anvilfire.com flaming anvil trademark logo copyright (c) 1998 Patrick J. Dempsey
     HOME!  |  STORE  |  Getting Started in Blacksmithing  
 

Hand Forging by Thomas F. Googerty

CHAPTER II, EQUIPMENT, necessary, forging, ornamental, ironwork, forge-shop, tools, exercises, forge, furnace, down-draft, coal, Sulphur, Slate, iron
   About the Book   
   Book Cover   
   Frontispiece   
   Table of Contents   
    < PREV          NEXT >   



    < PREV          NEXT >   

CHAPTER II EQUIPMENT THE equipment necessary for forging ornamental ironwork is nothing more than the ordinary forge-shop and tools. A few special tools will be needed in working out some of the exercises, but they can be made by hand with little expense. These will be taken up later on. The Forge.—One of the indispensable things in doing any kind of forging is a good forge. Its size depends on the kind of work to be done. For heavy work, a large forge or furnace is necessary; for doing light or medium work, and for working out the designs given in this book, a down-draft forge like those used in all manual-training schools is adequate. Fuel.—The fuel to be used for heating purposes is coal. This should be the best of soft coal and free from impurities if possible. Sulphur is one of the common impurities. It is difficult to get a welding heat in a fire that contains sulphur. Slate should also be avoided, as it causes clinkers and prevents proper heating of the iron. Coal should always be procured, if possible, direct from the mines, as coal which has been long in the yard in large cities is not so good. Good coal will be bright and clean in appearance, without dark 24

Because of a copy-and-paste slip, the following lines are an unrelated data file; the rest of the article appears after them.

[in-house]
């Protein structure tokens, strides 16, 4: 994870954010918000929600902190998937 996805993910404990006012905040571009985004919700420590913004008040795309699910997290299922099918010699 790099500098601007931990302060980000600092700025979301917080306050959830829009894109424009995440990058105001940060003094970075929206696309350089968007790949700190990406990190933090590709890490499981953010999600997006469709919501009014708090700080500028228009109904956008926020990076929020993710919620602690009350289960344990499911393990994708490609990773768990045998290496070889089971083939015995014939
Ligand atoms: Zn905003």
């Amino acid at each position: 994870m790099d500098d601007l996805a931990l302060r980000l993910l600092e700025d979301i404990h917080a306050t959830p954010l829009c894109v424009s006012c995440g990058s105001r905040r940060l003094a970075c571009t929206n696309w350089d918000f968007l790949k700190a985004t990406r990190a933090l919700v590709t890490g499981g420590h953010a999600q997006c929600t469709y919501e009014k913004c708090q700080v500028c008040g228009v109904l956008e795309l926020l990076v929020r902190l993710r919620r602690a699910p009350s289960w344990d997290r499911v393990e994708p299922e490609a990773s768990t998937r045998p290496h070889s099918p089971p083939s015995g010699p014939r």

Page Counter All Page Counter anvilfire.com General Site
Copyright © 2009 anvilfire.com